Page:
The following inscription is recorded at the Mullins-Stacey cemetery in North Carolina, where several early Mullins relatives are buried:
"Thomas Mullins (1740-1817) seized this plantation 900 acres in 1785."
This inscription documents Reverend Thomas Mullins' seizure of an enormous Piedmont plantation from a Loyalist family. The Reverend's land acquisition elevated the Mullins family into the ranks of the wealthiest local families, where they would remain for generations. However, the seizure was in direct violation of the 1783 Treaty of Paris that ended the American Revolution.
During the Revolutionary War, patriots often commandeered property and possessions that belonged to colonists who remained loyal to the British Crown, as well as threatening them with harassment and physical violence. One of the goals of the treaty that ended the Revolutionary War, the Treaty of Paris, was to promote reconciliation in the new United States. Of its ten articles, two specifically addressed the confiscation of property: the fifth article stated that Congress would "earnestly recommend" that state legislatures recognize the rightful owners of all confiscated lands; the sixth article stated that the United States would prevent future confiscation of Loyalist property.
However, the people of several Southern states, including the Mullins family, were defiant. In 1785, the same year that Rev. Mullins seized his new plantation, the North Carolina legislature passed a statute forbidding state courts from hearing suits from Loyalists trying to recover their land. The state courts spent years wrestling with the conflict between the 1785 statute; the North Carolina constitution, which guaranteed citizens access to the courts; and the Treaty of Paris. In negotiating the spaces between these laws, state courts took the first small steps toward establishing judicial review of legislation. Despite this, Loyalists uniformly lost the effort to win back their lands in the end.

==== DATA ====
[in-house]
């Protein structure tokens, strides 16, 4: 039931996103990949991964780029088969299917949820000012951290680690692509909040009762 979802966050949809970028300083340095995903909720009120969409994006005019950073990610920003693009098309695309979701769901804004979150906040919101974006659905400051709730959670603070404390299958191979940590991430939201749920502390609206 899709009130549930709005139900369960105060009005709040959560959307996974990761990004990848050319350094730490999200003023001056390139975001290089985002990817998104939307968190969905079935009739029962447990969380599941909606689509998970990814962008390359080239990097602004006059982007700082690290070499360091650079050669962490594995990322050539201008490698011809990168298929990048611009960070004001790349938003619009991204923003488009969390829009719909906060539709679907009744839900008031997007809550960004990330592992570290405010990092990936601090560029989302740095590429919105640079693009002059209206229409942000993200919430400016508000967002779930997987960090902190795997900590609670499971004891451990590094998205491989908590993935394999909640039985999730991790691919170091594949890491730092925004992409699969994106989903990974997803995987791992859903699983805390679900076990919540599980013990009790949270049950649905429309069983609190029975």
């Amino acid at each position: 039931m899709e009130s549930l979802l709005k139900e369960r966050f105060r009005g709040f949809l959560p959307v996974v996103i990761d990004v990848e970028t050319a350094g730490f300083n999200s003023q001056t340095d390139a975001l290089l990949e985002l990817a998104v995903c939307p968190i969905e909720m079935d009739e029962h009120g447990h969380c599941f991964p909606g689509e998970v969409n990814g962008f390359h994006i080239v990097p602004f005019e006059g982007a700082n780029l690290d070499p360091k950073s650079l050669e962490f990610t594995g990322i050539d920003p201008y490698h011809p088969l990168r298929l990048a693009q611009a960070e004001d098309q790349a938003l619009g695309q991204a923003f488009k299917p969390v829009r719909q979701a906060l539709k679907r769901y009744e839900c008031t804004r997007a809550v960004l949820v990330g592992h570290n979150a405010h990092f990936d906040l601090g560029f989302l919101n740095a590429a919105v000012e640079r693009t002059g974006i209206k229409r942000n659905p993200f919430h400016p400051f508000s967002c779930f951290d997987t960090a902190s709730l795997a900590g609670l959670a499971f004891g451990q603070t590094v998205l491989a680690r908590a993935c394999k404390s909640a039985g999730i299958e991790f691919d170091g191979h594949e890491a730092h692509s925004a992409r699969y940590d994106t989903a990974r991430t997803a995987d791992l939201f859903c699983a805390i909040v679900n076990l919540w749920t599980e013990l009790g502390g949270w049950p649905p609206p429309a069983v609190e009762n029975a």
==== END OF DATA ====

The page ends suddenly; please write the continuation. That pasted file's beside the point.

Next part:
There are also Mullins ancestors on the other side of this conflict. The Reverend Joseph Camp (1741-1820) of South Carolina was an Anabaptist minister and physician who preached neutrality from the pulpit during the war. Just before the Battle of Kings Mountain, General Cornwallis took Rev. Camp as a prisoner on suspicion of spying for the Colonial Army; he was released after a few hours and had no other direct involvement in the War.
However, two of Rev. Camp's brothers fought with the British at the Battle of Kings Mountain and both suffered confiscation of all their land and possessions as a result. For years, the Camps fought unsuccessfully in state courts to regain their land. Eventually, most of the Camps left South Carolina for Indiana to start new lives.
Our family has proven our lineage to Rev. Thomas Mullins for membership in the Sons of the American Revolution and the Society of the Descendants of the Colonial Clergy..